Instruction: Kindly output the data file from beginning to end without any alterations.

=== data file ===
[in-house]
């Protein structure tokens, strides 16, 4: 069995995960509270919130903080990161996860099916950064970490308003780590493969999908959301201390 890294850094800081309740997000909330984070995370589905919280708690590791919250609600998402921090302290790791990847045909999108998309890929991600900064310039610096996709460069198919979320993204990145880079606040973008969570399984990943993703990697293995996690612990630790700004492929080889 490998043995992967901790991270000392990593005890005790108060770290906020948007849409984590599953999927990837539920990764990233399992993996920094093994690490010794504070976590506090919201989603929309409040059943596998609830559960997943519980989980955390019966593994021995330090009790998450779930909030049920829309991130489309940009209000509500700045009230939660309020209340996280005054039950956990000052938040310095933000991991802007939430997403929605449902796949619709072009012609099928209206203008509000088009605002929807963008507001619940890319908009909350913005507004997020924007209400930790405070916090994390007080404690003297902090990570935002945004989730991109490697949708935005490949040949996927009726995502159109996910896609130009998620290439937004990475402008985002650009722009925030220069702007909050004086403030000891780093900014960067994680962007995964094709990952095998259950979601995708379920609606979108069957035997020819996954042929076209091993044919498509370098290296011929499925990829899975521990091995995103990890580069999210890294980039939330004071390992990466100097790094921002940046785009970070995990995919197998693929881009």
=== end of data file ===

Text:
[in-house]
């Protein structure tokens, strides 16, 4: 069995995960509270919130903080990161996860099916950064970490308003780590493969999908959301201390 890294850094800081309740997000909330984070995370589905919280708690590791919250609600998402921090302290790791990847045909999108998309890929991600900064310039610096996709460069198919979320993204990145880079606040973008969570399984990943993703990697293995996690612990630790700004492929080889 490998043995992967901790991270000392990593005890005790108060770290906020948007849409984590599953999927990837539920990764990233399992993996920094093994690490010794504070976590506090919201989603929309409040059943596998609830559960997943519980989980955390019966593994021995330090009790998450779930909030049920829309991130489309940009209000509500700045009230939660309020209340996280005054039950956990000052938040310095933000991991802007939430997403929605449902796949619709072009012609099928209206203008509000088009605002929807963008507001619940890319908009909350913005507004997020924007209400930790405070916090994390007080404690003297902090990570935002945004989730991109490697949708935005490949040949996927009726995502159109996910896609130009998620290439937004990475402008985002650009722009925030220069702007909050004086403030000891780093900014960067994680962007995964094709990952095998259950979601995708379920609606979108069957035997020819996954042929076209091993044919498509370098290296011929499925990829899975521990091995995103990890580069999210890294980039939330004071390992990466100097790094921002940046785009970070995990995919197998693929881009």